Producciones de Arte y Pensamiento, S.L.
Cut & Paste
|Editorial||Olivares & Asociados SL|
|Year||August / 2009|
|Language||Spanish / English|
|Pages||From 160 to 200|
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EXIT #35 traces the use of photocollage and photomontage from modernism to the present day.
Changing the world is not easy, (...) but to change its image, its appearance, that is more feasible. It is merely a matter of cutting and pasting." The Eye that Cuts Like a Knife, Rosa Olivares.
Rosa Olivares, editor of EXIT Image and y Culture, deals in her editorial with the political capacity and the utopian proposal which photocollage and photomontage have as technique since their beginnings.
"Collage can construct contradictions, and reveal them. Its assault on outlines and boundaries can dissolve identities and forge new ones." The Cutting Edge, Brandon Taylor.
Brandon Taylor, Professor of History of Art at Southampton University, reflects in his essay on the two basic ways in which collage has developed, and the mode in which they have been used: the straight cut and the cut which traces the outline of an image.
"I've been included in a lot of photography exhibitions (...) I've always found myself to be a slightly uncomfortable presence." John Stezaker.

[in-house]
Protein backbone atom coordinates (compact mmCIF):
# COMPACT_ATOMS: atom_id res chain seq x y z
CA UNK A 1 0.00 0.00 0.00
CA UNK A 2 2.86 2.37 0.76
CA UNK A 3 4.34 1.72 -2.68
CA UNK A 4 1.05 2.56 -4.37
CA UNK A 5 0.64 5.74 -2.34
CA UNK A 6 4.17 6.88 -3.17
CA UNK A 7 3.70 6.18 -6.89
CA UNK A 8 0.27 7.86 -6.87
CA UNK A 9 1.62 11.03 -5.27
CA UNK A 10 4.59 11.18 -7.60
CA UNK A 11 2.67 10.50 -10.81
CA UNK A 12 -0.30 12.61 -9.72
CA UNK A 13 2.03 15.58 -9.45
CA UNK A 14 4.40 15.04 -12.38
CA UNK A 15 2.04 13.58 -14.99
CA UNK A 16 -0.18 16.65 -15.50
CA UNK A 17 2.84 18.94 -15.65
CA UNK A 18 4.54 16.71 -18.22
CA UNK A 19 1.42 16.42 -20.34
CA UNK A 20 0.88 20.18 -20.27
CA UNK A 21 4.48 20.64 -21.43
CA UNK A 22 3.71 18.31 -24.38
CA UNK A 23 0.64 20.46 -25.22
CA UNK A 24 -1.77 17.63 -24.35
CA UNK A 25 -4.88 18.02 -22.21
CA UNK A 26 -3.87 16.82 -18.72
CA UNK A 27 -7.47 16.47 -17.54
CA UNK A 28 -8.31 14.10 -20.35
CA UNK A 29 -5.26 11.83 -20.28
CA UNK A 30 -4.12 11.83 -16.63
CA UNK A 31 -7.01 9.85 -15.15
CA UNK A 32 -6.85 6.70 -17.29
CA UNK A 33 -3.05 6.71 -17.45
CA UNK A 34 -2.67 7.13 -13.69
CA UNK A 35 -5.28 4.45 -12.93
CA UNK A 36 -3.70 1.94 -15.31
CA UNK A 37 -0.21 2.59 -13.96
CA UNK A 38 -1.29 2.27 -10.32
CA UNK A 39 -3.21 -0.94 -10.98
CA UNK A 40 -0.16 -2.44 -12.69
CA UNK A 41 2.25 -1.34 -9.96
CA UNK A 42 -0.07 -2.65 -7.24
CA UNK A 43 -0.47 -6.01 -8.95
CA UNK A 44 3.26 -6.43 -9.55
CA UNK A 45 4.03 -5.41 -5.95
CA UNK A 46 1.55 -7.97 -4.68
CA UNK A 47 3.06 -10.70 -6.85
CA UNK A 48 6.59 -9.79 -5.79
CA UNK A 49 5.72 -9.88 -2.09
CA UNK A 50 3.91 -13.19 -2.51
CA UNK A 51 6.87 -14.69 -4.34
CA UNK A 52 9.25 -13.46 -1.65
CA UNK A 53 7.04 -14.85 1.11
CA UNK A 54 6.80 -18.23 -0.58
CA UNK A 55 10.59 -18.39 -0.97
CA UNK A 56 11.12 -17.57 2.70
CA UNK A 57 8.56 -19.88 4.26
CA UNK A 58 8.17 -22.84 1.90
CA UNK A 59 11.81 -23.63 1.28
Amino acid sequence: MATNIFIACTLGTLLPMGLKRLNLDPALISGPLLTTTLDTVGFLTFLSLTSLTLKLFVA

In the interview with John Stezaker by the renowned British critic Barry Schwabsky, the artist speaks of his special relationship with photography through the analysis of his collages.
"Warburg had understood that thought is a matter not of forms found but of forms in transformation." The Picture Atlas, Georges Didi-Huberman.
The eminent French philosopher and art historian, Georges Didi-Huberman, analyses the concept of montage through the work of Aby Warburg, founder of iconography.
"In a world saturated with images, visual art increasingly identifies with the montage, combination and transformation of snatched images". Sampling-Collage, Juan Martín Prada.
Juan Martín Prada, Senior Lecturer at the Universidad de Cádiz, analyses the forms of sampling and remix as a contemporary continuation of the photocollage and photomontage tradition.
"And if photography is anything it is first and foremost about compression". Compression, Paul Wombell.
Paul Wombell, one of the most celebrated European photography critics and curators, analyses the way in which, through the technique of the compression of images, photography is able to concentrate time and space, altering memory.
Texts: Georges Didi-Huberman, Juan Martín Prada, Brandon Taylor, and Paul Wombell.
Interview: John Stezaker by Barry Schwabsky.
Artists: Armando Andrade Tudela, Dorothea Behrens, Carol Bove, Nancy Burson, Carmen Calvo, Paul Citröen, Carol Condé & Karl Beveridge, Joseph Cornell, Donigan Cumming, Phillip Estlund, Joan Fontcuberta, Pablo Genovés, Meggan Gould, Andreas Gursky, Raoul Hausmann, Richard Hawkins, John Heartfield, Hanna Höch, huber.huber, Peter Kennard, Idris Khan, Barbara Kruger, Mark Leckey, Nicolás de Lekuona, Linder, Dora Maar, Sheena Macrae, Wardell Milan, Juan Luis Moraza, Abelardo Morell, Henna Nadeem, Javier Piñón, Kazimierz Podsadecki, Krzysztof Pruszkowski, Joan Rabascall, Fay Ray, Josep Renau, Kristine Roepstorff, Martha Rosler, Jason Salavon, Joachim Schmid, Rafa Sendín, Grete Stern, Miguel Ángel Tornero, Nicole Wermers, Michael Wesely, T.J. Wilcox, Stephen Willats.